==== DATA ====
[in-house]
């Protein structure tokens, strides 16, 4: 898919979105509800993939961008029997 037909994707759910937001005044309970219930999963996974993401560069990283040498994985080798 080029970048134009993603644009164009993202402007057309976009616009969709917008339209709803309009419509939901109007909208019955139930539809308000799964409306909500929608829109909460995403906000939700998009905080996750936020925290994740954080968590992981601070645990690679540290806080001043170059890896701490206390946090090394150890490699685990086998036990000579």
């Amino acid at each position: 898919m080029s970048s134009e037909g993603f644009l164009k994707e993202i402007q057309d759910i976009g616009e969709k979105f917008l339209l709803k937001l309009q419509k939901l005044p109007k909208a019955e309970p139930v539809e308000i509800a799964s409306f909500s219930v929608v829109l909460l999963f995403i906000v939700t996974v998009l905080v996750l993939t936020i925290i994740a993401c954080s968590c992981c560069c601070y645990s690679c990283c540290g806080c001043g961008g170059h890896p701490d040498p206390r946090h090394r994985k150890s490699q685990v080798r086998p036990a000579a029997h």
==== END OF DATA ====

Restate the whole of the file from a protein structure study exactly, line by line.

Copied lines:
[in-house]
């Protein structure tokens, strides 16, 4: 898919979105509800993939961008029997 037909994707759910937001005044309970219930999963996974993401560069990283040498994985080798 080029970048134009993603644009164009993202402007057309976009616009969709917008339209709803309009419509939901109007909208019955139930539809308000799964409306909500929608829109909460995403906000939700998009905080996750936020925290994740954080968590992981601070645990690679540290806080001043170059890896701490206390946090090394150890490699685990086998036990000579």
């Amino acid at each position: 898919m080029s970048s134009e037909g993603f644009l164009k994707e993202i402007q057309d759910i976009g616009e969709k979105f917008l339209l709803k937001l309009q419509k939901l005044p109007k909208a019955e309970p139930v539809e308000i509800a799964s409306f909500s219930v929608v829109l909460l999963f995403i906000v939700t996974v998009l905080v996750l993939t936020i925290i994740a993401c954080s968590c992981c560069c601070y645990s690679c990283c540290g806080c001043g961008g170059h890896p701490d040498p206390r946090h090394r994985k150890s490699q685990v080798r086998p036990a000579a029997h």